The most important possible measure coming up for the week of June 27 is the Presidential Appointment Efficiency and Streamlining Act. While the Senate has the constitutional right to consent to all presidential nominees, there are many minor but important nominees that are delayed or never confirmed because of the process. The leadership of both parties has been working on an agreement to eliminate those posts from the Senate confirmation process. S.679, the Presidential Appointment Efficiency and Streamlining Act, is the result of work by Senator Chuck Schumer (D-NY) and Senator Lamar Alexander (R-TN). Both are members of the party leadership and are (respectively) the Chairman and Ranking Member of the Senate Committee on Rules and Administration.
Chances of Passage
Seven Republicans are on the record as supporters of this legislation. Senators Lamar Alexander (TN), Scott Brown (MA), Susan Collins (ME), Mike Johanns (NE), Jon Kyl (AZ, Minority Whip), Dick Lugar (IN), Mitch McConnell (KY, Minority Leader). The 53 Senate Democrats will likely stay united in favor of this bill. Since this bill is supported by both the Democratic and Republican leadership, freshmen Republican will also likely go along with the bill. Any opposition will come from the more senior or more conservative Republicans. If the bill were to come to a roll call vote, 65-70 votes in favor would be a safe, low estimate.
While the Republican leadership played an active role in putting S.679 together, Republican members who feel that aggressively filibustering presidential nominees is an important tool may express discontent with the bill. In practical terms, this means that Republicans introduced several amendments to retain Senate confirmation for certain positions. These amendments are a likely source of delay as the bill wraps up. Passage of the bill was expected last week.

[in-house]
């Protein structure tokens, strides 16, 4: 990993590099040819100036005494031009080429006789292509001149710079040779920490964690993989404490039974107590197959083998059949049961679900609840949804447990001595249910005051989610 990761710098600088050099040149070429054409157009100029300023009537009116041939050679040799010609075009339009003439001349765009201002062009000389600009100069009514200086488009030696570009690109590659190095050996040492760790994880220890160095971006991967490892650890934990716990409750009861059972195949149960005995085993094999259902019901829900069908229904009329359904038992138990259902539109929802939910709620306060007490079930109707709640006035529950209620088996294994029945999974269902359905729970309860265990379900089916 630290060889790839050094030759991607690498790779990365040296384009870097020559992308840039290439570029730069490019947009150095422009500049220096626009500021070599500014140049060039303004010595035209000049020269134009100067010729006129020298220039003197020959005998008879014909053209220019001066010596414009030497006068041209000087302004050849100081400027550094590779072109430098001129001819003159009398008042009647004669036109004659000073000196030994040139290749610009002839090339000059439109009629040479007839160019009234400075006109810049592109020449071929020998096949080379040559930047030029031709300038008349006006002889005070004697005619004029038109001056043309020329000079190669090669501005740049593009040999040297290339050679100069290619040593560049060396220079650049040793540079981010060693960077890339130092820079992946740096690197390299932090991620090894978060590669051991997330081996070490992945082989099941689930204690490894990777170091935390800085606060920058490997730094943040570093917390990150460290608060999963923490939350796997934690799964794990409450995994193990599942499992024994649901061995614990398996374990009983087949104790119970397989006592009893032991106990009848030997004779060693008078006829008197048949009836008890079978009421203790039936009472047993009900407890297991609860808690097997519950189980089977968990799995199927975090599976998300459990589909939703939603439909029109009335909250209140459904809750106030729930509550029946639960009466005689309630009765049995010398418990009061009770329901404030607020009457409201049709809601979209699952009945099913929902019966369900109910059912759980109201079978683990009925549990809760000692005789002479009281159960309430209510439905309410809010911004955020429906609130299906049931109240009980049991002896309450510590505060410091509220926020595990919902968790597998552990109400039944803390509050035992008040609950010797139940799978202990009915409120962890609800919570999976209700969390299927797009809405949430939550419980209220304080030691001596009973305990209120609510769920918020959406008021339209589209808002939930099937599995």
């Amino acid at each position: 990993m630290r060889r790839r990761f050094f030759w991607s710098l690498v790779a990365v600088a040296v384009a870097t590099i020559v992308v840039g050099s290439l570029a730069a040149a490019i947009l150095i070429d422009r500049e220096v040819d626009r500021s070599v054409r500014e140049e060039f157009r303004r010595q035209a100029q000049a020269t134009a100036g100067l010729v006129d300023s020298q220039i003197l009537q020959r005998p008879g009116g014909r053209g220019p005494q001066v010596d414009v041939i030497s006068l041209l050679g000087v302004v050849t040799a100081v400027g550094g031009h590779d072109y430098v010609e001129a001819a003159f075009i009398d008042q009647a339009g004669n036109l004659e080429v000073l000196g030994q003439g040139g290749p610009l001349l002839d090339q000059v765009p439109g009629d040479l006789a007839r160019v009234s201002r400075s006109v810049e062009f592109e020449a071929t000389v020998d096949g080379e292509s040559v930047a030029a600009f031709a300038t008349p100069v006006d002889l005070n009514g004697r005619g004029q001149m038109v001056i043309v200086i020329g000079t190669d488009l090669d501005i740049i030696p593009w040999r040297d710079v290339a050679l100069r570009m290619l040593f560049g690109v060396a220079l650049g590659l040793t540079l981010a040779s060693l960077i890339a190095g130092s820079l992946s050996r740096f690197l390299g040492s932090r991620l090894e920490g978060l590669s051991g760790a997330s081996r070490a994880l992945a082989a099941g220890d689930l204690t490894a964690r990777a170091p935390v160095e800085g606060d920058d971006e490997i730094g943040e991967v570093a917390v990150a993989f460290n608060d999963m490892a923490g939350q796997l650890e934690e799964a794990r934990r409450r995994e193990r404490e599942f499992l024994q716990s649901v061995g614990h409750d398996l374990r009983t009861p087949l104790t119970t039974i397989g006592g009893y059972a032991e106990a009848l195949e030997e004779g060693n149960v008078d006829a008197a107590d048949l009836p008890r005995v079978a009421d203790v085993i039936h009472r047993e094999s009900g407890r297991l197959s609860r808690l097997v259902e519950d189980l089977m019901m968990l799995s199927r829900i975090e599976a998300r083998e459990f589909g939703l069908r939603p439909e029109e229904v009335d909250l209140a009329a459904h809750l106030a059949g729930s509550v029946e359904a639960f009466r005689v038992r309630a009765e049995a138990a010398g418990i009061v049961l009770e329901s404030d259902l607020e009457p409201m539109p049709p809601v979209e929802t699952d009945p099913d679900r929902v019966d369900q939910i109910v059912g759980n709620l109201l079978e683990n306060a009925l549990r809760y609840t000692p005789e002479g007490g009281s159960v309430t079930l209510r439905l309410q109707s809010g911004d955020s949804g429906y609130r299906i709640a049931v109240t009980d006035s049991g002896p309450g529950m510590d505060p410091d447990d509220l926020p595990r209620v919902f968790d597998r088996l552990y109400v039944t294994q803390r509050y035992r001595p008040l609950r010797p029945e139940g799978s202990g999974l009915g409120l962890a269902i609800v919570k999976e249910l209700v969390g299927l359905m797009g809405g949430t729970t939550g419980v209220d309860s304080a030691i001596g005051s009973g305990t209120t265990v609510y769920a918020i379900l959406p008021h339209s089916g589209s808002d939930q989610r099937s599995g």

Procedure: What You'll See On The Floor
Because of the broad bipartisan support for the bill, the Senate leadership has opted to consider and pass the bill by unanimous consent. This reinforces the good will and cooperation between the two parties on this bill. Nevertheless, if there are significant movements to fight the bill and force delays, the Senate could always invoke cloture. This is a 60 vote process to limit debate and amendments. While the Senate could easily achieve cloture on this bill, the leadership hopes not to resort to cloture. The Senate will likely proceed slowly, but surely by unanimous consent.
First-degree amendments (amendments directly affecting the text of the bill) to S.679 should have been filed by 5pm last Thursday, so any further amendments will be second-degree (amendments amending first-degree amendments). Expect to see Senate Majority Leader Harry Reid ask unanimous consent that all second-degree amendments be filed by a certain deadline. The Senate would then proceed to set a new timetable for consideration of those amendments and the underlying bill.
We will have more updates as the bill progresses on the floor.